This speed workout is best done just once a week for three weeks followed by a recovery week — and only after you’ve already built a solid endurance base. You can either incorporate it into a longer mid-week ride or do it as a standalone turbo session.
How? At the end of your warm-up, pick a gear one cog tougher than your cruising gear and pick up the pace to a high tempo intensity, then start the interval and quickly — without jumping — step up to a sustainable full-on lead-out pace over about five seconds. Hold this intensity for another five seconds then back off to around tempo pace again for 20 seconds. Don’t back off completely in the recovery period, keep the pace relatively high, this is a speed not strength session. Repeat the intervals for the next 10 minutes until you’ve done 20 10-second efforts.
Back right off to recover at a soft-pedalling snail’s pace for five minutes then repeat the 10-minute set of 20 10-second intervals. After another five-minute recovery, if you’re on race-winning form, you might manage a third set. Wherever you get to in the session, once the quality of the interval drops then finish the session and start your warm-down.
5. 30-second SMInts
Why? These Supra-Maximal Intervals are good in the four weeks up to a big event for boosting peak power and helping you improve your fast cruising speed.
How? Do this on the road as it works best if you can give it your all. You’ll need a quiet, gradual climb if you’re after building power, or a false flat for speed. After warming up, start with the big ring and about the 14t sprocket on the rear cassette (use a harder gear as the weeks progress), and slow to almost a standstill 20 metres from the bottom of the hill.
When you’re ready, stand up and give it your all. Do everything you can to stay on top of the gear and keep going flat out for 30 seconds. Take at least five minutes to recover and then go again. Five repeats is good.
6. Drop Intervals
Why? If you want to win, you have to learn to love lactate. It’s best saved for once a week in the four to six weeks’ run-up to a big race. Despite the out-of-saddle work, this session is still best for the turbo due to the state it will leave you in!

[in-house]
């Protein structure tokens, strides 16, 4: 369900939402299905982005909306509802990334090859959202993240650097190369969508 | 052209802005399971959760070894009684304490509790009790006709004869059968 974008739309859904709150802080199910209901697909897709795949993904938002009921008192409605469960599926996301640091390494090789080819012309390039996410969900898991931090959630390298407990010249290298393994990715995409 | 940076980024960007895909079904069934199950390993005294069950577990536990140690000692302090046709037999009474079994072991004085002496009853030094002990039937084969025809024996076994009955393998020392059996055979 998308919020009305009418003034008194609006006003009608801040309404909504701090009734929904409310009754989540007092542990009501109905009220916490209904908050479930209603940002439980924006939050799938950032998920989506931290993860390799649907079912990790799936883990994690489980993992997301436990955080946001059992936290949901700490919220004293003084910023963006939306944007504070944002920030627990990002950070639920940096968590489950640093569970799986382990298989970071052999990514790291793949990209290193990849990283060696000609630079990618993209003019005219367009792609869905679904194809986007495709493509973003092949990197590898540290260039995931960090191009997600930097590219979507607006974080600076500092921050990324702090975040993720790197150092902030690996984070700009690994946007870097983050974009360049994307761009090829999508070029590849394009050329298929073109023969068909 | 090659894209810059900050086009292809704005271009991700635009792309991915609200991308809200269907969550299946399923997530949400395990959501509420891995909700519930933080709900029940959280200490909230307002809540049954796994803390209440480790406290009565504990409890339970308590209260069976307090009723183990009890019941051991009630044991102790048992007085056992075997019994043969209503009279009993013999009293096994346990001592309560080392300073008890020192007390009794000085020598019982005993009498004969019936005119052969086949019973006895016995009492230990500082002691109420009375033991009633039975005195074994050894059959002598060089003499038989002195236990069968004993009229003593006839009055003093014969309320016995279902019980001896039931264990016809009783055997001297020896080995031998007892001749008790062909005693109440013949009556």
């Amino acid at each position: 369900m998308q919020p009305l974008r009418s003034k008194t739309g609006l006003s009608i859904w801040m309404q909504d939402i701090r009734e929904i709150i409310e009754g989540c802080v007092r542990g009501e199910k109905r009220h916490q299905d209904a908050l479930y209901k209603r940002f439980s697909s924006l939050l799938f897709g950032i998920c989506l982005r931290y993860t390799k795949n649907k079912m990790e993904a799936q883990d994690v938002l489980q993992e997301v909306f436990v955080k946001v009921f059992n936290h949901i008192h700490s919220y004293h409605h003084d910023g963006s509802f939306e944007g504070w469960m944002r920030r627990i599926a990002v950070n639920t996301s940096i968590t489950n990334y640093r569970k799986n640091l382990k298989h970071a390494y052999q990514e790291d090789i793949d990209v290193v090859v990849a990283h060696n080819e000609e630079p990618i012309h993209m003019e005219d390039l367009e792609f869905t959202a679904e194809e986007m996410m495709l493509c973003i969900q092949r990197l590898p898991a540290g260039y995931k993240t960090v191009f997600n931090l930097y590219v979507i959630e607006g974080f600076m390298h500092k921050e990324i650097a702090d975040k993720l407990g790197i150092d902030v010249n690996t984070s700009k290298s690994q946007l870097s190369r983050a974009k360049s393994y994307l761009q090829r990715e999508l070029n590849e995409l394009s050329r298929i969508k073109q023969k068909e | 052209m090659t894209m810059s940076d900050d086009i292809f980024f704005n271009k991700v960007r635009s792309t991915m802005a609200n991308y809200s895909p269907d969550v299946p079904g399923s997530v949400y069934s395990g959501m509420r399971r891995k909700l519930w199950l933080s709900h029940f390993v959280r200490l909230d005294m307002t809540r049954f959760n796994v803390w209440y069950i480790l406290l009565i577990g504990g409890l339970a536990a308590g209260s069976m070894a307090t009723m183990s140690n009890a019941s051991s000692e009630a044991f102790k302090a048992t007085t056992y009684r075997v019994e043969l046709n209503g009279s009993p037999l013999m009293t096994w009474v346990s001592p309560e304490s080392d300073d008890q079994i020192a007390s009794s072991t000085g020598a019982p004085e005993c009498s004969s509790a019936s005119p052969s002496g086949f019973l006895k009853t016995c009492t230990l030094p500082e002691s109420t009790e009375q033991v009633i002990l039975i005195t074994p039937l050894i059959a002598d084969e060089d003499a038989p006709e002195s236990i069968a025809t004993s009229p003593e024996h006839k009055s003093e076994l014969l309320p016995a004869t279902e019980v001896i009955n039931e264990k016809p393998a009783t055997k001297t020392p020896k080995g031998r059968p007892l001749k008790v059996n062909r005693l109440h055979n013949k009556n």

How? After a 10-minute warm-up, build up to full lead-out pace, get out of the saddle and hit the interval with your flat-out sprint in the big ring/13t cog. About 10 seconds in, keep pedalling out of the saddle and change down. Then 10 seconds later, change down again, and again three more times until 60 seconds is up — at which point you should be in about the 18t or 19t. Recover, and go again.
Once you’ve performed the prescribed number of sets, soft pedal for five minutes and then start another set. When you can’t complete a full 60-second effort, start your warm-down of at least 10 minutes.
Week 1: At least three sets with 4min recovery in between
Week 2: At least four sets with 3min recovery in between
Week 3: At least five sets with 2min recovery in between
Week 4: Go back to week 1 as a recovery/adaptation week
Work hard so that come the big day you can put in your best performance Steve Behr / Immediate Media
Top tips for mental toughness to help you get through the hard times
According to sports psychologist Dr Lee Crust, mental toughness consists of four main components: self-confidence, commitment, challenge and control.
“Some people get too nervous before an event,” says Crust. A popular relaxation technique is Progressive Muscle Relaxation, combined with deep breathing.
Tip: Sit comfortably with your eyes closed and sequentially tense then relax all the muscles working down from your head to your toes. Tense each group for 10 seconds, and then relax for 25 before moving on to the next set. Breathe in deeply as you tense then slowly breathe out, in and out again in the relaxation phase.
“One of the best ways to combat apathy or keep going when boredom sets in on a long ride is to strengthen your commitment by goal setting.”
Tip: Performance goals need to be specific, measurable, challenging but attainable, time-based and written down. They need to be both short- and long-term, with some of the short-term goals stepping stones to long-term ones.
“Replaying positive images and experiences in your mind before an event, or a feared descent, is a useful tool.”
Tip: Re-imagining and replaying the perfect sprint or cornering sequence will help boost confidence, block negative thoughts and even boost your body’s motor controls when you perform the task for real.
“Self-talk is cues or phrases an athlete repeats to themselves to control their thoughts or actions.”
Tip: Use self-talk to boost motivation, with phrases such as “Keep pushing it!” or a cue to stay focused on a specific element, such as “smooth circles” to improve pedalling technique.
Article last updated 17 January 2018